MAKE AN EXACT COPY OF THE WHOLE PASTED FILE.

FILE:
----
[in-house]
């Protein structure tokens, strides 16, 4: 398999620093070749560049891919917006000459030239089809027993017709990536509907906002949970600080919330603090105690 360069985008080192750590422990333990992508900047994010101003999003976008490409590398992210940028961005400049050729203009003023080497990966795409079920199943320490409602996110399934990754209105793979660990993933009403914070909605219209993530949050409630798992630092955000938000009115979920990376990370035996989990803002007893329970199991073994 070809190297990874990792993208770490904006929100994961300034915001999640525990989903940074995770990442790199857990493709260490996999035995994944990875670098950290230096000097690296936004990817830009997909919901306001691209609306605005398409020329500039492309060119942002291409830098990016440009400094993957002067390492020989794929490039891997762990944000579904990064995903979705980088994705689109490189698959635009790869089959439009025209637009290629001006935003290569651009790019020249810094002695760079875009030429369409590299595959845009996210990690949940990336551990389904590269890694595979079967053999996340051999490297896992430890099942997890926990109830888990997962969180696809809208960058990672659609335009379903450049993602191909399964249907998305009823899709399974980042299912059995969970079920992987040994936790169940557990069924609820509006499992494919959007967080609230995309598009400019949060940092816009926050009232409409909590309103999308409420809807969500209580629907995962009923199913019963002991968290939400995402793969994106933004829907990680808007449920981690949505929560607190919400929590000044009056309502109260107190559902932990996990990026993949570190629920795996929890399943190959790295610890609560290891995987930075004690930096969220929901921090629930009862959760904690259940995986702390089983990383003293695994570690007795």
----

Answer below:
[in-house]
């Protein structure tokens, strides 16, 4: 398999620093070749560049891919917006000459030239089809027993017709990536509907906002949970600080919330603090105690 360069985008080192750590422990333990992508900047994010101003999003976008490409590398992210940028961005400049050729203009003023080497990966795409079920199943320490409602996110399934990754209105793979660990993933009403914070909605219209993530949050409630798992630092955000938000009115979920990376990370035996989990803002007893329970199991073994 070809190297990874990792993208770490904006929100994961300034915001999640525990989903940074995770990442790199857990493709260490996999035995994944990875670098950290230096000097690296936004990817830009997909919901306001691209609306605005398409020329500039492309060119942002291409830098990016440009400094993957002067390492020989794929490039891997762990944000579904990064995903979705980088994705689109490189698959635009790869089959439009025209637009290629001006935003290569651009790019020249810094002695760079875009030429369409590299595959845009996210990690949940990336551990389904590269890694595979079967053999996340051999490297896992430890099942997890926990109830888990997962969180696809809208960058990672659609335009379903450049993602191909399964249907998305009823899709399974980042299912059995969970079920992987040994936790169940557990069924609820509006499992494919959007967080609230995309598009400019949060940092816009926050009232409409909590309103999308409420809807969500209580629907995962009923199913019963002991968290939400995402793969994106933004829907990680808007449920981690949505929560607190919400929590000044009056309502109260107190559902932990996990990026993949570190629920795996929890399943190959790295610890609560290891995987930075004690930096969220929901921090629930009862959760904690259940995986702390089983990383003293695994570690007795």